Havre Daily News
Havre taxpayers won't be footing the $800 bill for T-shirts ordered for city workers that bear one of Havre Mayor Bob Rice's slogans. Citing political backlash and his own naivete, Rice said he is paying for the T-shirts himself.
Rice also said that bumper stickers with the slogan "Get'er Done Mayor Bob" will be removed from city vehicles.
Several City Council members had questioned the appropriateness of the city purchasing "Get 'er Done" T-shirts and displaying the slogan on city vehicles, particularly now that Rice is a candidate. The Republican mayor filed on Monday to run for a second term. He will face Democratic City Council member Pam Hillery in the November election.
"Sometimes I get tunnel vision on a project and I don't see all the ramifications," Rice said. "Sometimes you don't see the forest through the trees."
The Havre City Council was to have voted Tuesday on whether the city should pay for the T-shirts.
"Under the circumstances, (the bill) had to be paid for by someone other than the city, whether that's Bob, Gary Schaub or Bob's campaign," Hillery said. "He's done the right thing."
Rice said the shirts were ordered by deputy director of public works Gary Schaub and that Schaub had consulted him about the decision beforehand. The logo on the shirts is "Get 'er Done" but doesn't include Rice's name.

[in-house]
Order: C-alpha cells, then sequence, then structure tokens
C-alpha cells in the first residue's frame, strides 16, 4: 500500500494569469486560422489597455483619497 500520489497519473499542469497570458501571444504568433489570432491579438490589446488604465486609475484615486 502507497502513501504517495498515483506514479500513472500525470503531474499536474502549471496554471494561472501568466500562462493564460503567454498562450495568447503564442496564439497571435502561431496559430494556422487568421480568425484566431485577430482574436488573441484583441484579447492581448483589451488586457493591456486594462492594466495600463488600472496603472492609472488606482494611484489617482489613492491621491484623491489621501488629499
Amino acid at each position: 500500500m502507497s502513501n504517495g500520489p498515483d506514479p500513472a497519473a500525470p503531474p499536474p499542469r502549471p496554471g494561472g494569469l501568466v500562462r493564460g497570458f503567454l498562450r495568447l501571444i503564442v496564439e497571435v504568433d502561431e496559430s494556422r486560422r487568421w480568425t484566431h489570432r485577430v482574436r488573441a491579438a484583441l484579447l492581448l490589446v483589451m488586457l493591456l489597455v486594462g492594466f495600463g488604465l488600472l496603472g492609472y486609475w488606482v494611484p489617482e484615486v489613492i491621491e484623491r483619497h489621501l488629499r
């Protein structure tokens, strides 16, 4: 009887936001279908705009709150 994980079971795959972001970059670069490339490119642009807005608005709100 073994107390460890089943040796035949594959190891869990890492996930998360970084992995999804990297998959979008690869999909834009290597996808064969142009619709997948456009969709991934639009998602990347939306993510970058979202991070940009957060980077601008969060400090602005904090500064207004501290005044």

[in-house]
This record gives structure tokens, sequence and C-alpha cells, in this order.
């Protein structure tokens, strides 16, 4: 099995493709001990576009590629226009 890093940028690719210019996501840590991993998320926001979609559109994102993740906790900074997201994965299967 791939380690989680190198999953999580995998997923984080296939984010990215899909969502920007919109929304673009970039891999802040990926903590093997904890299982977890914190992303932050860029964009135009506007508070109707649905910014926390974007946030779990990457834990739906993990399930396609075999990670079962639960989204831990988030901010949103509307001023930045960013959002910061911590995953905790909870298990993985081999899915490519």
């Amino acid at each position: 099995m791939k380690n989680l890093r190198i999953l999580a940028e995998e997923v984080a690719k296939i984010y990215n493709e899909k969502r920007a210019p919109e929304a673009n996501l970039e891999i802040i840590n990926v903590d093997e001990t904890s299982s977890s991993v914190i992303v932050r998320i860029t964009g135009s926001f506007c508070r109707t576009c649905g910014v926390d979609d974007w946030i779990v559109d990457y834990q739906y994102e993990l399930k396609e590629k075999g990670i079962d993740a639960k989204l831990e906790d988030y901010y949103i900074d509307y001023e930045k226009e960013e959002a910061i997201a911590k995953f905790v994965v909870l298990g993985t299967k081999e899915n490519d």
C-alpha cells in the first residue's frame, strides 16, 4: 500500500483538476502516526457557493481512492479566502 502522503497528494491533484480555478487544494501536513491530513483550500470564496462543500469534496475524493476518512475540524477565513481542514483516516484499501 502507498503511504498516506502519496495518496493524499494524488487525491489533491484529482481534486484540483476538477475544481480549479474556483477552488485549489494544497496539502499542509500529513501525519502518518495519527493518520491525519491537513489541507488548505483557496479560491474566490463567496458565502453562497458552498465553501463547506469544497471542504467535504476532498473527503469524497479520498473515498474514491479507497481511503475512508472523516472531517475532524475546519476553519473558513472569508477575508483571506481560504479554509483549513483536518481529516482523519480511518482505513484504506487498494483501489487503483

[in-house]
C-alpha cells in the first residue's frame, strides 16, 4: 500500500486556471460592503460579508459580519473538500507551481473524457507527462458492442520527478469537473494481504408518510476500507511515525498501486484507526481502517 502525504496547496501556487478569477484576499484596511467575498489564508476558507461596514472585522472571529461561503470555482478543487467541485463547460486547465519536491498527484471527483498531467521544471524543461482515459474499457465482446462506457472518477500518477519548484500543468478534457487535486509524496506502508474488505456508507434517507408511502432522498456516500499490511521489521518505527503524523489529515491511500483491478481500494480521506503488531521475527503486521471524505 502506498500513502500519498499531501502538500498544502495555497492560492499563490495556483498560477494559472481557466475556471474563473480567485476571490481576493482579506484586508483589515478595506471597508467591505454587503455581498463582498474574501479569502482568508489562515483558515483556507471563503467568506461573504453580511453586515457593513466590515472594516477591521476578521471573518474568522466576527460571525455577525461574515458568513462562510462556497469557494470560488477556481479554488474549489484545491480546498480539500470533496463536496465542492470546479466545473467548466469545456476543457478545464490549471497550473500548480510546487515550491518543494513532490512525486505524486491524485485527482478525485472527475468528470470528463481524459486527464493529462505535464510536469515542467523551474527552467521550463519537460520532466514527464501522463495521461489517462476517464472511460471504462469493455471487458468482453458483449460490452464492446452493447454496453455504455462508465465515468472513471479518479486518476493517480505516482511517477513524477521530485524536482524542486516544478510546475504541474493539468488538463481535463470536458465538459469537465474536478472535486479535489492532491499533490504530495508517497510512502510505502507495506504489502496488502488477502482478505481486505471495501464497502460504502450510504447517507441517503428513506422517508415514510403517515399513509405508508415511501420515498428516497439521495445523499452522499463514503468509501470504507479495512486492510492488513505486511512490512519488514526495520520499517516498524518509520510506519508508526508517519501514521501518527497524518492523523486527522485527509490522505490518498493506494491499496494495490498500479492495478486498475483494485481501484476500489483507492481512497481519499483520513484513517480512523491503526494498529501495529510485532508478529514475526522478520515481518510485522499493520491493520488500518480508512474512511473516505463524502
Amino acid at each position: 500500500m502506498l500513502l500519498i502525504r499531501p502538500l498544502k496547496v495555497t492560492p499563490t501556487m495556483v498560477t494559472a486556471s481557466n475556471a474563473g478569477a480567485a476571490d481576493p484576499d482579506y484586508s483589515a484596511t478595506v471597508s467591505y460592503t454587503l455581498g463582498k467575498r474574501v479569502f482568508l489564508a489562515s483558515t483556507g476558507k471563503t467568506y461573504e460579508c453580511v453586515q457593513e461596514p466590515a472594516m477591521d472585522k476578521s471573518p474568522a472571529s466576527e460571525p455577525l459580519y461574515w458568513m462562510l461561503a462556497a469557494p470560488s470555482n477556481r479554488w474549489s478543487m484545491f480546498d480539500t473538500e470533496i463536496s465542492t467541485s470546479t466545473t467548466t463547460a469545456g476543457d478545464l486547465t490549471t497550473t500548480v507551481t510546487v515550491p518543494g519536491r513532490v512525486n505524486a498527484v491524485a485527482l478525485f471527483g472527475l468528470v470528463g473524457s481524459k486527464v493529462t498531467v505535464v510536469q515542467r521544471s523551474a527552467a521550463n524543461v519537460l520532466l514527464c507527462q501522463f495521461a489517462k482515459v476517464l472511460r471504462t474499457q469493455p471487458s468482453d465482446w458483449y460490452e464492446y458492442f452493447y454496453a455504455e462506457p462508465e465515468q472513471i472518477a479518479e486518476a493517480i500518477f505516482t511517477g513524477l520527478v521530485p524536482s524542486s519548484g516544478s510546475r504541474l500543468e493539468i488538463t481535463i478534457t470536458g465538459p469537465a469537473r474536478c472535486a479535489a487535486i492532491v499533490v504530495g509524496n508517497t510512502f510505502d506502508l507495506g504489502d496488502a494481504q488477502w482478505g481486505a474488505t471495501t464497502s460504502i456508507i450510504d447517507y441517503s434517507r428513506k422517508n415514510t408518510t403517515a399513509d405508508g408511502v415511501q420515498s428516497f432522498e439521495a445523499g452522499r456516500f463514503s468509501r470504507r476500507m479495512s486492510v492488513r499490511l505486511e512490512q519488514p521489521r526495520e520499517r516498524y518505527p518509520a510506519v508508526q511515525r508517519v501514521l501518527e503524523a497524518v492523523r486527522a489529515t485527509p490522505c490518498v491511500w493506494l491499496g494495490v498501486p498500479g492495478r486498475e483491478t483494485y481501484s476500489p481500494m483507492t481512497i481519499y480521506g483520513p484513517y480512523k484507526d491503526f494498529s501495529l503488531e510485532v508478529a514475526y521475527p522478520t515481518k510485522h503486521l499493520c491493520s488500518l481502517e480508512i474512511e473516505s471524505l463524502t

Rice said he asked members of the business community and the president of the union representing city public works employees before the shirts were ordered and none had any complaints. Public works employees had asked for a work T-shirt that was cooler than the plastic orange vests they are now required to wear. The money for the 113 shirts was to have come from the city's water and sewer fund.
The order for the shirts will still be filled by a Helena printing company, and will be sold to city employees who want them, Rice said Thursday.
He said he is selling them for $8.
Rice said the stickers and slogan are not affiliated with his re-election campaign. "Get 'er Done" is a slogan intended to inspire teamwork among city employees, he said, and was developed before he decided to run. Rice's campaign slogan, "Actions not Words" is being printed on T-shirts at Master Sports now, with stickers and other campaign materials soon to follow.
Tom Farnham, chair of the City Council's Finance Committee, said he's satisfied with the resolution.
"That's appropriate," Farnham said about Rice paying the bill. "I think it's only fair."
Farnham said he had no problem with Rice selling the shirts to those city employees who are interested.
Hillery said that if Rice sells the shirts for employees to wear while working, that is still a problem.
"I don't think it would be appropriate for city employees to wear them while working," she said. "People should not campaign on the clock."
City Council member Allen "Woody" Woodwick said he thinks it's "a pretty good deal" that Rice paid the bill, but thinks city employees wearing T-shirts with the slogan venture into an ethically murky place.
"I don't think they should be wearing them at work," he said.
Rice said he will go order another batch of safety T-shirts for city employees at Master Sports today. The shirts will read "Safety First," he said, and the city will pay for them.
Rice said later this morning that he has sold all of the "Get 'er Done" T-shirts, mostly to local businesses that bought them for resale.
Rice said local businesses that offer the shirts for sale will give a discount to city employees who buy them.